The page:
Tablets, slates, phones, and fablets, there are no shortage of electronics that take the Star-Trek-ish form factor of a handheld rectangle of glass that connects you to everything. This is the world we live in, but unfortunately it’s not currently a world with many Linux options, and certainly not one that includes modular design concepts. This is what motivated [Timon] to design the Damn Linux Table one, a “Proper Linux Tablet” built around the Nvidia Jetson Nano board.
The design really took off, because who isn’t interested in the ability to upgrade and customize a tablet? During last year’s Hackaday Supercon we caught up with [Timon] for an interview the morning after he won the Best Design prize for DLT one. Check out that video below, then join us after the break for an update on the latest from the project.
There’s only one week left to get your project entered in the 2020 Hackaday Prize. We won’t know this year’s winners until the Hackaday Remoticon rolls around this November. The Call for Proposals for that virtual conference is still open!
[Timon] is realistic about the limits of modular design. He readily admits you’re not going to upgrade a graphics card on a mobile device, but when it comes to the peripherals, why not? You might want to choose between micro-USB, USB-C, barrel-jack, or do something completely custom. One hacker’s NFC equipment might be replaced by another’s SDR or LoRa. This tablet design sees a world where connecting PCIe components to your mobile devices is completely doable. The point is to make a base model that works great, but has the potential to be what each different user wants their device to be.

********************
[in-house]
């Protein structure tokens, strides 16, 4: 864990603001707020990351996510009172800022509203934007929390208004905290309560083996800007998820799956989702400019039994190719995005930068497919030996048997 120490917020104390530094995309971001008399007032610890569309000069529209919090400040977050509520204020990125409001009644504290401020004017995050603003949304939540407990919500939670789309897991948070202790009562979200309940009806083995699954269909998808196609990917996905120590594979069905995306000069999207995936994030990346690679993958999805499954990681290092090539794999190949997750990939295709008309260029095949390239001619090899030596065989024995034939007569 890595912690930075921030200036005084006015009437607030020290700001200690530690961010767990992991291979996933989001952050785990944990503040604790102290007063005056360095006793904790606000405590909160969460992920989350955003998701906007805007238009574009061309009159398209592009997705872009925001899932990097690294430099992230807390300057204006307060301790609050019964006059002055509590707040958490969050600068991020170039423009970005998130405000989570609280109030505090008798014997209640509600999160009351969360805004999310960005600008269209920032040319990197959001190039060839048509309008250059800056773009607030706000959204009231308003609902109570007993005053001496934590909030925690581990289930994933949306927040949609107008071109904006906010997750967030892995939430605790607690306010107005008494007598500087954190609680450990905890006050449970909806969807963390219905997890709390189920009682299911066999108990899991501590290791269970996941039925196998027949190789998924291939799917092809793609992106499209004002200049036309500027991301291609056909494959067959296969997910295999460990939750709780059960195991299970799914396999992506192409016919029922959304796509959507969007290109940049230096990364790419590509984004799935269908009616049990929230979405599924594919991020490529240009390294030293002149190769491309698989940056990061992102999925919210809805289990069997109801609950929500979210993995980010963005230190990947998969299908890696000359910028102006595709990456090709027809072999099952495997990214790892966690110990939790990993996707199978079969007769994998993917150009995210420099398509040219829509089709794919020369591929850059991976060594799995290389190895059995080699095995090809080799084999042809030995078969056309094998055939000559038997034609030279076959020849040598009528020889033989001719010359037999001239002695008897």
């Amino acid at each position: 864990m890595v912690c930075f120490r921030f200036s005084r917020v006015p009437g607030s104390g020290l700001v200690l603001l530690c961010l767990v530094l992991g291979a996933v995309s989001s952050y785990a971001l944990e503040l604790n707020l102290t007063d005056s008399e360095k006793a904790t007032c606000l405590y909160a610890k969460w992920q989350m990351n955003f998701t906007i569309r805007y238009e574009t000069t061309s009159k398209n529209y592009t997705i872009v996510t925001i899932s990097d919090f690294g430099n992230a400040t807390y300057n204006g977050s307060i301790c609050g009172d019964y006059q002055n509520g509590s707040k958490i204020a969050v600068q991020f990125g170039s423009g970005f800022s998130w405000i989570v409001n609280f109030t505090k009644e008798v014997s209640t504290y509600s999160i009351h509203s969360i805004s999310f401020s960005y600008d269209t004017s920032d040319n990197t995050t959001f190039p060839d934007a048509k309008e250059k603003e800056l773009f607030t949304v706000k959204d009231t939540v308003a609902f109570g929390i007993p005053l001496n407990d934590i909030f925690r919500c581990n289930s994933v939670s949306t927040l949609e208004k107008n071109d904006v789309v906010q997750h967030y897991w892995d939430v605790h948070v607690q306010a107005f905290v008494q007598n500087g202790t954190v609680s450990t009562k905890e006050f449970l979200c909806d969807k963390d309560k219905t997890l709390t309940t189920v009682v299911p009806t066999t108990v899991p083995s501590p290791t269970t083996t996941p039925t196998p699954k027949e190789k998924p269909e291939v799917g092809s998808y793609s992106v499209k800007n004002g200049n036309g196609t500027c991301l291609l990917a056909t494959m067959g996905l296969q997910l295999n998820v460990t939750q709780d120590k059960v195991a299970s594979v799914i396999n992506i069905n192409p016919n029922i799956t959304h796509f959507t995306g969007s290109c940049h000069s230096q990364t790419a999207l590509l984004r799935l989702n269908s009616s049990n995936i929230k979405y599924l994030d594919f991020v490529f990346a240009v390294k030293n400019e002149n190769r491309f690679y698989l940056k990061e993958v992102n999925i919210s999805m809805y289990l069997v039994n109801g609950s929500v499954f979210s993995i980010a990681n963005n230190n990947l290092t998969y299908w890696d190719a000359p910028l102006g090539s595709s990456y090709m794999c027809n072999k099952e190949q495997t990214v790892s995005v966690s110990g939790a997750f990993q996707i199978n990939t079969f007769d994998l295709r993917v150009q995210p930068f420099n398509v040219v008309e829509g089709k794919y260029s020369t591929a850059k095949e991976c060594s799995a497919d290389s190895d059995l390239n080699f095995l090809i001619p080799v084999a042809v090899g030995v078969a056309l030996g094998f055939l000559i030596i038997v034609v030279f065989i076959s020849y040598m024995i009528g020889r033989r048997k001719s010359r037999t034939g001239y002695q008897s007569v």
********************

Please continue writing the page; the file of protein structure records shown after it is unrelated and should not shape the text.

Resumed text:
It should have come as no surprise to everyone paying attention that [Timon] won the Best Design in the 2019 Hackaday Prize for the Damn Linux Table one. He tells the story of the design is this superb overview video that includes a teardown of the prototype. In it we’re introduced to the aluminum plate that makes up the central slice of the tablet, with screen attached to the front side and the uniformed modular mounting holes milled around the edge of the back side that allows components and spacers to be easily positioned.
At the center of the plate is the “motherboard” designed to break out the IO of the Jetson Nano system-on-module (SOM). Flat cables bridge the gap from the motherboard to peripherals you choose to use. The really interesting thing about the Jetson is that it uses a SO-DIMM module and [Timon] went with a reverse-mount connector. That way, a cutout in the motherboard allows the module’s chip to pass through the circuit board and make contact with the aluminum plate as a heat sink.
The $10,000 prize has allowed him to continue iterating on the design. Last month we were treated to an update on the progress of the tablet’s display. It was a struggle to get the DisplayPort screen working because there is a bug in the driver when dealing with 2-lane screens. The 10.1″ 4-lane screen shown here is working at a beautify 2560×1440. With that technical hurdle pushed aside, progress is once again under way to polish up the fit and finish and begin work on the battery management system.
Projects like this one are a tour de force of skills that at one time would have taken an entire company. The fact that this can be designed by one person is a testament to the hacker community sharing feedback and skill, the availability of design tools, the accessibility of supply chains for individuals, and above all the determination of Timon to see the project continue. Head on over to his project page, there’s a week’s worth of reading there and the opportunity to send kudos and constructive feedback.